In 1994, George Loewenstein, a behavioral economist at Carnegie Mellon University, provided the most comprensive account of situational interest. It is surprisingly simple. Curiosity, he says, happens when we feel a gap in our knowledge.We might add to their list that "chess makes us ask, What the heck is going on in this position? Why did I lose that game? How are you supposed to play the Dragon Variation of the Sicilian when facing the Yugoslav Attack? What openings might be better suited to my style? What technique is necessary to win this ending?" I'm sure you could supply many additional questions. Chess opens countless painful "knowledge gaps" for players, which chess books only begin to fill. That may be why the game is so compelling. Interestingly, all of the examples the authors offer (movies, mystery novels, sports, crossword puzzles, and pokemon) are also popular among chessplayers old and young. People who play chess are the types who also engage in other pursuits for knowledge, forever seeking to close knowledge gaps in their lives. But why does chess compel such obsessive devotion in players? As the Heaths write:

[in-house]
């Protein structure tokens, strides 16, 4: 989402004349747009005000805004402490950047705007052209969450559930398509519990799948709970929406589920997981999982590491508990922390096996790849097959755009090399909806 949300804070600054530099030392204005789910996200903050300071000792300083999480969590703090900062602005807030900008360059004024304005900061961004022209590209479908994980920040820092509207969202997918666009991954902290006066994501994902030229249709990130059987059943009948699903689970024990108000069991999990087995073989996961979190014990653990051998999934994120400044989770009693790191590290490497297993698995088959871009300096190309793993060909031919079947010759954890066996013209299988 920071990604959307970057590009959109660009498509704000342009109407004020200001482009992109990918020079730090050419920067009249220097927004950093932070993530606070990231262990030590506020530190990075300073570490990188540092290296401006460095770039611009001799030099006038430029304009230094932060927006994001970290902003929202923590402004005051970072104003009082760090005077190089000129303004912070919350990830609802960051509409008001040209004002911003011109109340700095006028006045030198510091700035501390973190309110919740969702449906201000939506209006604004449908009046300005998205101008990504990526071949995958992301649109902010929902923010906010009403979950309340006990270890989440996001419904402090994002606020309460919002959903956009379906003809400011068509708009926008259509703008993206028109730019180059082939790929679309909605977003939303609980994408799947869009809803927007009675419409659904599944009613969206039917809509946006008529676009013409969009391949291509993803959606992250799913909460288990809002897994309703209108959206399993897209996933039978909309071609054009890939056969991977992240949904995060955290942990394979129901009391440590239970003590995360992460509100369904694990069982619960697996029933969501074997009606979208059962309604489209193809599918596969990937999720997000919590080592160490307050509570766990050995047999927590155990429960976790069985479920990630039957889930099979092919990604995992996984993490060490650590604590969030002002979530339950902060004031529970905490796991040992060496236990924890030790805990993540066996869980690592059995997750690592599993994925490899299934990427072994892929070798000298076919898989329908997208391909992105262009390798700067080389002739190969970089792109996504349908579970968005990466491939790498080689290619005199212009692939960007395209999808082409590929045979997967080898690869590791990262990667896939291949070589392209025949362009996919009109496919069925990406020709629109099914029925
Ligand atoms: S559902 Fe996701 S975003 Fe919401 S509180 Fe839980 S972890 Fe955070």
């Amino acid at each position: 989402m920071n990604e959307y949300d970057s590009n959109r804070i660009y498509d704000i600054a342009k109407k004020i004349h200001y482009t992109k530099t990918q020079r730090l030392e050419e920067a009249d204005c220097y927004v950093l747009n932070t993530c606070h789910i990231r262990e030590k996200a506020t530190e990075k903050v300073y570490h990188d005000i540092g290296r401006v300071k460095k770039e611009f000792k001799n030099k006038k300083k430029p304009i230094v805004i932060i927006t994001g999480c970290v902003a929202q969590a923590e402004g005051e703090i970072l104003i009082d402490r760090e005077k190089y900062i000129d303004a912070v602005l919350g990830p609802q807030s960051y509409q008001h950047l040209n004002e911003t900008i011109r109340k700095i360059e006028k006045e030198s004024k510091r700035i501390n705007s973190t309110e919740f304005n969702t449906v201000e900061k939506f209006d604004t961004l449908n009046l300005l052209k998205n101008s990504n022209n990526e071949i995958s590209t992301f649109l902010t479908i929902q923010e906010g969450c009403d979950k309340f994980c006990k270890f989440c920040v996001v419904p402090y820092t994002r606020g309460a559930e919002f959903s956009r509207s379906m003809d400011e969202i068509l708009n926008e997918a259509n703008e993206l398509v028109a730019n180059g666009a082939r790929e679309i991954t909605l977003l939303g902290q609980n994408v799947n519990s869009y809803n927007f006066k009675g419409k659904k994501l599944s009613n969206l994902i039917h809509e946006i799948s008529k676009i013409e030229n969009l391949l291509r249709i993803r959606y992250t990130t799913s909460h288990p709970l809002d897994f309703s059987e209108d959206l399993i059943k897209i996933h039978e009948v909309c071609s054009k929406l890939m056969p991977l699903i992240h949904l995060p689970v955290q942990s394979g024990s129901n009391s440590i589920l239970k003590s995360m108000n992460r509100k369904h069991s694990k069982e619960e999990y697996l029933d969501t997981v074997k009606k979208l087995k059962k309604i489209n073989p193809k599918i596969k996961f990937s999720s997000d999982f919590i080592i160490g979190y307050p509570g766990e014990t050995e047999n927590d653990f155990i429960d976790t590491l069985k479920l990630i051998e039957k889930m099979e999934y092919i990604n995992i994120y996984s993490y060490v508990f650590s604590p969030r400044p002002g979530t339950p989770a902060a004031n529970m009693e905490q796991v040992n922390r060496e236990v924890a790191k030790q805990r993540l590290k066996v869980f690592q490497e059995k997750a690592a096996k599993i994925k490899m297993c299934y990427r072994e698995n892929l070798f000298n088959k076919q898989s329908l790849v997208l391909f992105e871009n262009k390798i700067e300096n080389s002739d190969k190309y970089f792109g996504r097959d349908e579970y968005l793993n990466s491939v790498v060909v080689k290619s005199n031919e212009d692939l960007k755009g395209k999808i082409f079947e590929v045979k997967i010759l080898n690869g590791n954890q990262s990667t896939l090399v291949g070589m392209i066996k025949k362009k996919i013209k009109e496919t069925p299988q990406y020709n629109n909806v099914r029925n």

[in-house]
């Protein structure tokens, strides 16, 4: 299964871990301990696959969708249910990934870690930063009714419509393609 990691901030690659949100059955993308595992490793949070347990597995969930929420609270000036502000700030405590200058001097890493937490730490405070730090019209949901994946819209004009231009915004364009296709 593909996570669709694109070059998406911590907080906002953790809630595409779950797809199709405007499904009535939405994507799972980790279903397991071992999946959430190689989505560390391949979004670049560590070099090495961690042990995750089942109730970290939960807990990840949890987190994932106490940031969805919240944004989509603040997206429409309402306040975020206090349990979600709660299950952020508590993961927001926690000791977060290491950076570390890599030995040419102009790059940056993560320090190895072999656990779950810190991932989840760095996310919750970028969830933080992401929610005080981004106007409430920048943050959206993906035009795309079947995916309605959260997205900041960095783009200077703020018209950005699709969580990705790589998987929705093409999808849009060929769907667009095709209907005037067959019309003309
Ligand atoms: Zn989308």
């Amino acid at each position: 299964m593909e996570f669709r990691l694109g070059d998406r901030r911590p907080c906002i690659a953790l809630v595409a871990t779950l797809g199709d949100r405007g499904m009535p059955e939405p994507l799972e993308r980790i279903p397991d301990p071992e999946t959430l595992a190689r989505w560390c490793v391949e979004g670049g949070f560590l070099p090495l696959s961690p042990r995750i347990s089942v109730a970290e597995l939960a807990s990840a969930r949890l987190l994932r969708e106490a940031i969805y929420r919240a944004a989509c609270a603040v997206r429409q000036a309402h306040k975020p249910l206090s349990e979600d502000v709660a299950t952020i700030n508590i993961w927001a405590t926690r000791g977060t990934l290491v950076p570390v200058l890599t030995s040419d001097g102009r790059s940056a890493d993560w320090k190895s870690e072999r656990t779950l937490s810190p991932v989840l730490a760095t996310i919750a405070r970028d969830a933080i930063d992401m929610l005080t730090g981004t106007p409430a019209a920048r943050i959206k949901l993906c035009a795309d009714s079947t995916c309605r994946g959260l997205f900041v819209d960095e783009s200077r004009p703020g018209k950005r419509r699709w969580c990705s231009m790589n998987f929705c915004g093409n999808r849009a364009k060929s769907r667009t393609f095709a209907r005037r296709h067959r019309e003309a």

Loewenstein argues that gaps cause pain. When we want to know something but don't, it's like having an itch that we need to scratch. To take away the pain, we need to fill the knowledge gap. We sit patiently though bad movies, even though they may be painful to watch, because it's too painful not to know how they end.
This "gap theory" of interest seems to explain why some domains create fanatical interest: They naturally create knowledge gaps. ... Movies cause us to ask, What will happen? Mystery novels cause us to ask, Who did it? Sports contests cause us to ask, Who will win? Crossword puzzles cause us to ask, What is a six letter word for 'psychiatrist'? Pokemon cards cause kids to wonder, Which characters am I missing?
If curiosity arises from knowledge gaps, we might assume that when we know more, we'll become less curious because there are fewer gaps in our knowledge. But Loewenstein argues that the opposite is true. He says that as we gain information we are more and more likely to focus on what we don't know. Someone who knows the state capitals of 17 of 50 states may be proud of her knowledge. But someone who knows 47 may be more likely to think of herself as not knowing 3 capitals.
The more we learn, the more we need to know. As we become better players, we also learn about areas of knowledge (from opening lines, to middlegame themes, to endgame techniques) where we have a gap that needs filling. And chess is a game that constantly reinforces the pain of such gaps with the pain of losing....